Compliance with Western District of New York Local Rule 5.2

On January 25, 2008, a copy of the order reassigning this case to the undersigned was mailed to Walker at Orleans Correctional Facility, his address of record. On February 1, 2008, this article of mail was returned as undeliverable, with the notation that Walker "has been released." See Docket Entry dated 2/1/2008. However, a search of the Inmate Information Database maintained by the New York State Department of Correctional Services ("NYSDOCS") indicates that Walker (D.I.N. 98-B-1460) is in custody, and was "received" back into custody at Willard Correctional Facility on February 1, 2008, based on a parole violation.*fn9 See NYSDOCS Inmate Population Information Search website at http://nysdocslookup.docs.state.ny.us/GCA00P00/WIQ3/WINQ130 (last visited Apr. 1, 2008).

Walker is reminded that as a matter of this District's Local Rules, both attorneys and pro se litigants have an obligation to immediately notify the Court and opposing parties of any change in their address or contact information. Local Rule of Civil Procedure 5.2(d) requires that a party proceeding pro se "must furnish the Court with a current address at which papers may be served on the litigant. . . . . In addition, the Court must have a current address at all times. Thus a pro se litigant must notify the Court immediately in writing of any change of address. Failure to do so may result in dismissal of the case with prejudice." Local Rule of Civil Procedure 5.2(d) (emphasis supplied). Federal courts are vested with the authority to dismiss a plaintiff's action with prejudice because of his failure to prosecute. See FED. R. CIV. PROC. 41(b) ("For failure of the plaintiff to prosecute or to comply with these rules or any order of court, a defendant may move for dismissal of an action or of any claim against him. . . . Unless the court in its order for dismissal otherwise specifies, a dismissal under this subdivision and any dismissal not provided for in this rule, other than a dismissal for lack of jurisdiction or for improper venue, operates as an adjudication upon the merits."). As a pro se litigant, Walker received a packet of information from the District Court Clerk advising him about the requirements of all of the Local Rules, including Local Rule 5.2(d).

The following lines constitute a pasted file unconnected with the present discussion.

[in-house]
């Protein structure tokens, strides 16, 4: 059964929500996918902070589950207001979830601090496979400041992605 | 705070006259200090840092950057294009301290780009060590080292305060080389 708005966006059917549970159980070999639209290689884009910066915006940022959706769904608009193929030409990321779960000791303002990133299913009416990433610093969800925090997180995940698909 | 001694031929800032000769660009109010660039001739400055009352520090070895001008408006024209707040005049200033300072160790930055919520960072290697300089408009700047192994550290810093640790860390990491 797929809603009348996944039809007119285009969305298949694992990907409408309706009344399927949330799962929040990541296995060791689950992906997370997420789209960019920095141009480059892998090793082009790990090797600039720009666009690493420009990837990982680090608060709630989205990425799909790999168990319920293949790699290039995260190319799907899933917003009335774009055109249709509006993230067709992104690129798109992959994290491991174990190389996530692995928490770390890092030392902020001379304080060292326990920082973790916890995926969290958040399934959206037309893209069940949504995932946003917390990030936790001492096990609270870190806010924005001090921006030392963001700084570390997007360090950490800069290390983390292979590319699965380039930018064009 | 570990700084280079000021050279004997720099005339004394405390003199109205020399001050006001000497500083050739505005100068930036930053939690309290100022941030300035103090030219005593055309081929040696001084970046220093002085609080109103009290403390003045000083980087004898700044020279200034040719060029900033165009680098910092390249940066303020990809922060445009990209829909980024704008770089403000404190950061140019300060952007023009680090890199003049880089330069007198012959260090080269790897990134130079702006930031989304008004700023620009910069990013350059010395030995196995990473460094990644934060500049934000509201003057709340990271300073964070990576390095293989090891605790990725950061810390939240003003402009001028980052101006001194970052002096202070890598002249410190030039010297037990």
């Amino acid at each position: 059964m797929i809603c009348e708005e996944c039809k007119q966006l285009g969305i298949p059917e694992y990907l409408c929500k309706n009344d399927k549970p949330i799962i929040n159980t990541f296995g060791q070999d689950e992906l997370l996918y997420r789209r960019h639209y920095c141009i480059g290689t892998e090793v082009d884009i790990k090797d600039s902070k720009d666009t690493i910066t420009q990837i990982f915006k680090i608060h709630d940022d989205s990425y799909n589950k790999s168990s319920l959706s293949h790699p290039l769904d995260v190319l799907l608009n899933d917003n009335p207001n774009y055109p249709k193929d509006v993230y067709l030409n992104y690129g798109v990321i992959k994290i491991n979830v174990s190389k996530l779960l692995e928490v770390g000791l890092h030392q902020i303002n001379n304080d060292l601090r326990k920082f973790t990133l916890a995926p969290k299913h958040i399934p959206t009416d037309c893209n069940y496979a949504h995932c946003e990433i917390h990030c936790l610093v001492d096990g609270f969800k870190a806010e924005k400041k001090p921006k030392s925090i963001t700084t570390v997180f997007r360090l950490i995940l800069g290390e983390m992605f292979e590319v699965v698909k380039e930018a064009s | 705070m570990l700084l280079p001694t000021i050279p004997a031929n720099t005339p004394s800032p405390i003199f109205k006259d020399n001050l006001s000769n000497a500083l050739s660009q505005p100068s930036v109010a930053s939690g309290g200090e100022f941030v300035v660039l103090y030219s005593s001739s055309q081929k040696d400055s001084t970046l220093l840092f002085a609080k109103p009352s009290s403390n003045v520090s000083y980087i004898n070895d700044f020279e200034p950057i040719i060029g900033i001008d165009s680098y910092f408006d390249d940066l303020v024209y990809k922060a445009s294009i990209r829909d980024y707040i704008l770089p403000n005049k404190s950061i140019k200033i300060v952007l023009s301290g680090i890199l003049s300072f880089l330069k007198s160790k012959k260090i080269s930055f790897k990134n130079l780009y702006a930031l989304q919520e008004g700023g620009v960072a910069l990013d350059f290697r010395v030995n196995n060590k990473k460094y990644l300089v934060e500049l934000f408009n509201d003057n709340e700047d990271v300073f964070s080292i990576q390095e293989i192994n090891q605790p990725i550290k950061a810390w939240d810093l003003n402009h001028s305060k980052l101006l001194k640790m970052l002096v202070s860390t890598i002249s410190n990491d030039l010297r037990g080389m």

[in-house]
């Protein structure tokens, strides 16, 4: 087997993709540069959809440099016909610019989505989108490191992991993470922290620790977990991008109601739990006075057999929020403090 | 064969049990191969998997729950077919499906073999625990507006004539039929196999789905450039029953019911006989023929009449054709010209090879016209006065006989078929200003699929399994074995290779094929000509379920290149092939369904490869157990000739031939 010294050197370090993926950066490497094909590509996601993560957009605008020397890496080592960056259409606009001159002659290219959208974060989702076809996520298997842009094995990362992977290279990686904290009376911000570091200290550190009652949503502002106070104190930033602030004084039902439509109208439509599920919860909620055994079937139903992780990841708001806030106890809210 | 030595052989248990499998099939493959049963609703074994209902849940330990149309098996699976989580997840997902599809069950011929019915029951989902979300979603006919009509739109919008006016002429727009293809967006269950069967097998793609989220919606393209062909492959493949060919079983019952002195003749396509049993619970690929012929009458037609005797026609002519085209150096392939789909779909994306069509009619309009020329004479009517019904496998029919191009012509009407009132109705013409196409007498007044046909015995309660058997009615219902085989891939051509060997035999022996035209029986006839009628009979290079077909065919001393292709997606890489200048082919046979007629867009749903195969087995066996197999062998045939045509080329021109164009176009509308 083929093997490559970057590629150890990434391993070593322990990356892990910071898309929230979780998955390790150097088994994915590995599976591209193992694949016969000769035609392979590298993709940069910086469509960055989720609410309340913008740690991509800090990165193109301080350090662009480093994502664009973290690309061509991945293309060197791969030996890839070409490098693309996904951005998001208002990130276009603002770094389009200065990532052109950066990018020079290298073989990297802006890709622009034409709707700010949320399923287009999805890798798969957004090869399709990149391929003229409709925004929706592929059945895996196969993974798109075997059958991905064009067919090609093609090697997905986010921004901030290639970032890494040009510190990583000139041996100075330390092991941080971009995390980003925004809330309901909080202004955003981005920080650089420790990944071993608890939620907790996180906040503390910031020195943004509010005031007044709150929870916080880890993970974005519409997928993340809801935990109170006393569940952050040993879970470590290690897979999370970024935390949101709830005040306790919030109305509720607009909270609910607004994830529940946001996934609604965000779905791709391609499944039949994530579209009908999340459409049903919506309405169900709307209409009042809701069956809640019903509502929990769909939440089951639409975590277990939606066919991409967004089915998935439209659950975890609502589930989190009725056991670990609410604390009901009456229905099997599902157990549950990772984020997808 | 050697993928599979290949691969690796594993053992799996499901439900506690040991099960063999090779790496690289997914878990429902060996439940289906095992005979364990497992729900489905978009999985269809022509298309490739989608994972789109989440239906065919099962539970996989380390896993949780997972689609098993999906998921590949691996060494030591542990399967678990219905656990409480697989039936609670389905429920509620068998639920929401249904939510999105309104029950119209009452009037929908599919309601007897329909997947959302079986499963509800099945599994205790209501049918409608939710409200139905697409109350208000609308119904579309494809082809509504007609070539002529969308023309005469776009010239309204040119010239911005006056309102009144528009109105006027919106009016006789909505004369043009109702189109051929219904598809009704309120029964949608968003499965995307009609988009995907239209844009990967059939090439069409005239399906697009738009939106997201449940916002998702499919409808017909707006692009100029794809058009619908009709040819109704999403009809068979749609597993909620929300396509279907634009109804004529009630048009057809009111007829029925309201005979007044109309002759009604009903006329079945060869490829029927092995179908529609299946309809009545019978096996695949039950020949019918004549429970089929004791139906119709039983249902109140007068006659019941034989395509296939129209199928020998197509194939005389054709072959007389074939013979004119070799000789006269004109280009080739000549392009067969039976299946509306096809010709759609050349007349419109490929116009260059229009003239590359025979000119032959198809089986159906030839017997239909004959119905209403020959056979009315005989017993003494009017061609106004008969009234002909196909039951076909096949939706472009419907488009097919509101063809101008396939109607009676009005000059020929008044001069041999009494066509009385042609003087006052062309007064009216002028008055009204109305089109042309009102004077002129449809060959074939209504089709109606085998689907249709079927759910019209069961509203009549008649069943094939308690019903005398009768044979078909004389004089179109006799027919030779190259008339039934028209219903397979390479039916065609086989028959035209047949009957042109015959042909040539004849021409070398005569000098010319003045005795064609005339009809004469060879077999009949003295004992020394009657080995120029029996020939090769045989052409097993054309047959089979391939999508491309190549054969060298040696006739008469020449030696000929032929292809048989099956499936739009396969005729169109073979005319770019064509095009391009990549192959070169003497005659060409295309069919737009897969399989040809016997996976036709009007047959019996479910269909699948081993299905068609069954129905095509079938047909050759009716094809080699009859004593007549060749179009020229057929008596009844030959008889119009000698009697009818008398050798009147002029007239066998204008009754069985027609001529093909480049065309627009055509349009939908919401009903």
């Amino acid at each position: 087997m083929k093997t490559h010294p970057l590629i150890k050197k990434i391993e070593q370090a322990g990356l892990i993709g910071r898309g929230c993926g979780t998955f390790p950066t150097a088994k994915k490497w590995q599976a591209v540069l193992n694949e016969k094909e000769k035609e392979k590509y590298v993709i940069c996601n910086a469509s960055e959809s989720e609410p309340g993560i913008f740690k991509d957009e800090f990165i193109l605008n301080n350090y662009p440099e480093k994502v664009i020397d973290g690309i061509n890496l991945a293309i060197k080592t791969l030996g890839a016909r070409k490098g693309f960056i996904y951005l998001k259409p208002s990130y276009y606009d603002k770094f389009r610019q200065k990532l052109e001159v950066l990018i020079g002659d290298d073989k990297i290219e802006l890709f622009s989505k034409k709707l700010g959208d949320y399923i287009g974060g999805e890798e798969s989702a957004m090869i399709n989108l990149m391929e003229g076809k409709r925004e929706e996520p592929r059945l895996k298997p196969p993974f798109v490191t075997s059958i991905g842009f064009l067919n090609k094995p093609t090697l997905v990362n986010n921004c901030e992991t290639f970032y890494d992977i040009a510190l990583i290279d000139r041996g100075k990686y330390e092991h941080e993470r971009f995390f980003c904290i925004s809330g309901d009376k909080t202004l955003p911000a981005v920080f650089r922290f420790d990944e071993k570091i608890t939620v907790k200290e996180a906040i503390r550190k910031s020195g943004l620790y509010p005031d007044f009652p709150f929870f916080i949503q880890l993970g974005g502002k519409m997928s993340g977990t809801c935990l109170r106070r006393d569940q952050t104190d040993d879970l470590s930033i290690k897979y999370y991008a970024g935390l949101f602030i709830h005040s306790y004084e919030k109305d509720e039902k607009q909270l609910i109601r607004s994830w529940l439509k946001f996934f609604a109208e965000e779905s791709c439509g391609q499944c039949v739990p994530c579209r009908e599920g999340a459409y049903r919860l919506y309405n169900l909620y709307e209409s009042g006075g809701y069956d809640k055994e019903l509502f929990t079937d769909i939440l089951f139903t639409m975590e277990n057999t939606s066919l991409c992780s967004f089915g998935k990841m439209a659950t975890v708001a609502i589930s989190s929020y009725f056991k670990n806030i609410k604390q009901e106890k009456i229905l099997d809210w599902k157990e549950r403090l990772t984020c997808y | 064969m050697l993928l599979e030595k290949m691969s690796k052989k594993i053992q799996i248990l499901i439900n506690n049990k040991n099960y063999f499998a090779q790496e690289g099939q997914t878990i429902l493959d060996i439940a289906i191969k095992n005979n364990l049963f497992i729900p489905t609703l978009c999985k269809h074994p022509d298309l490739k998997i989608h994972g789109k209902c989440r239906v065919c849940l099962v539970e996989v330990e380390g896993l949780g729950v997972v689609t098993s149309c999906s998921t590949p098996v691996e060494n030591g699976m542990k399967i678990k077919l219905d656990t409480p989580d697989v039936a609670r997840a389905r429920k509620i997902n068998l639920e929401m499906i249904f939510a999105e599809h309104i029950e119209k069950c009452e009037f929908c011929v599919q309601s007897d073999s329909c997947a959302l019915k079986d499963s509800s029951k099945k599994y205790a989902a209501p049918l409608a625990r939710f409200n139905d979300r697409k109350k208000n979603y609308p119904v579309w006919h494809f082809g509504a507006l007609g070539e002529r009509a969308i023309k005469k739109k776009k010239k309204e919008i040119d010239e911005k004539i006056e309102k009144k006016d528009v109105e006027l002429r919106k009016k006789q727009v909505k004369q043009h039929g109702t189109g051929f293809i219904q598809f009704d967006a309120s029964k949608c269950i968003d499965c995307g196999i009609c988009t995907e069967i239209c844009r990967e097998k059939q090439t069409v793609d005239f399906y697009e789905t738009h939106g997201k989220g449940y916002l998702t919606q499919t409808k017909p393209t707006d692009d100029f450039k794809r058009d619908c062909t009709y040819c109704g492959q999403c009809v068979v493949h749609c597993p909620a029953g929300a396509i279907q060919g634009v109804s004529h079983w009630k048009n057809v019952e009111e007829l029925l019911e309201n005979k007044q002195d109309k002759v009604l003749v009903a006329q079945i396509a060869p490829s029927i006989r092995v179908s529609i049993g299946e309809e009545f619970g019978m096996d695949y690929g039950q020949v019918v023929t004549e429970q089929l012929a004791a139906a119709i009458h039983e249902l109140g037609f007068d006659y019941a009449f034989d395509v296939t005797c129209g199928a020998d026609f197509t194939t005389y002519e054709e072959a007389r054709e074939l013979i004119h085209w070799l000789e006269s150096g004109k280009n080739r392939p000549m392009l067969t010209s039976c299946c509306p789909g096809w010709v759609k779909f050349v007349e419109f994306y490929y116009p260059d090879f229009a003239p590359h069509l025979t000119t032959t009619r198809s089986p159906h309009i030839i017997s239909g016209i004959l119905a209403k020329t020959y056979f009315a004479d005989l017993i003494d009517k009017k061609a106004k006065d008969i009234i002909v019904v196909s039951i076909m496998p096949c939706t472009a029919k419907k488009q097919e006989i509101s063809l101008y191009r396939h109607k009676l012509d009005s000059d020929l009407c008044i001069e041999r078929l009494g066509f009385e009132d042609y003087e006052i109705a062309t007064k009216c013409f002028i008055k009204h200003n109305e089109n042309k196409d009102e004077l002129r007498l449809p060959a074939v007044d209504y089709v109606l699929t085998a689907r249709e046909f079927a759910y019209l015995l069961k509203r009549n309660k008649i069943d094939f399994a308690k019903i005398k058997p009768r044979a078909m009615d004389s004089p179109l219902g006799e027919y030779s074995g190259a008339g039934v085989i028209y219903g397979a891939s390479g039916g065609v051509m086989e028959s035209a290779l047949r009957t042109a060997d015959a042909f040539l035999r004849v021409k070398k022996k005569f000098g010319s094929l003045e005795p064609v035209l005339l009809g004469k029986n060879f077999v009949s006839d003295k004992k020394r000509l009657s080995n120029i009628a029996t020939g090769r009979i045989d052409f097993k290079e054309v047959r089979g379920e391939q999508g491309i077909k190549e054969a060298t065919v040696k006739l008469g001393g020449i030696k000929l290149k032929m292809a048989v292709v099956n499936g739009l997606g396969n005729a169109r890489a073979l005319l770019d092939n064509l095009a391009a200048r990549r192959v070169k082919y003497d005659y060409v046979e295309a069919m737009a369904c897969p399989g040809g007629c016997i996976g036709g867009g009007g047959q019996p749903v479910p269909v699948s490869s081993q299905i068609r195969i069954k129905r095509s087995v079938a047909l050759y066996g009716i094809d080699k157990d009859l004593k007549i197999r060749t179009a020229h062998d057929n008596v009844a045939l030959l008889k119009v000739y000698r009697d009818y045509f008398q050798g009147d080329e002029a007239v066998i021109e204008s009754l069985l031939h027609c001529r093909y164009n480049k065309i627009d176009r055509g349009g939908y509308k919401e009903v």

Although authorized to dismiss Walker's petition based on his failure to keep the Court apprised of his current address, the Court declines to do so at this juncture because it has actual knowledge of his whereabouts. Based on the information obtained from the NYSDOCS website, the Court will send a copy of this Order to Walker at Willard Correctional Facility. Walker is ordered to confirm his present address with the Court within fifteen (15) days of his receipt of this Order. His failure to do so will result in the case being closed without any further action from the Court.

CONCLUSION

Accordingly, Walker's petition for a writ of habeas corpus is dismissed as time-barred. A certificate of appealability shall not issue because petitioner has not made a substantial showing of the denial of a constitutional right. See 28 U.S.C. § 2253(c)(2); Lucidore v. New York State Div. of Parole, 209 F.3d 107, 112-13 (2d Cir. 2000). The Clerk of the District Court is directed to send a copy of this Order to Walker at Willard Correctional Facility, where it appears that he is currently housed.

IT IS SO ORDERED.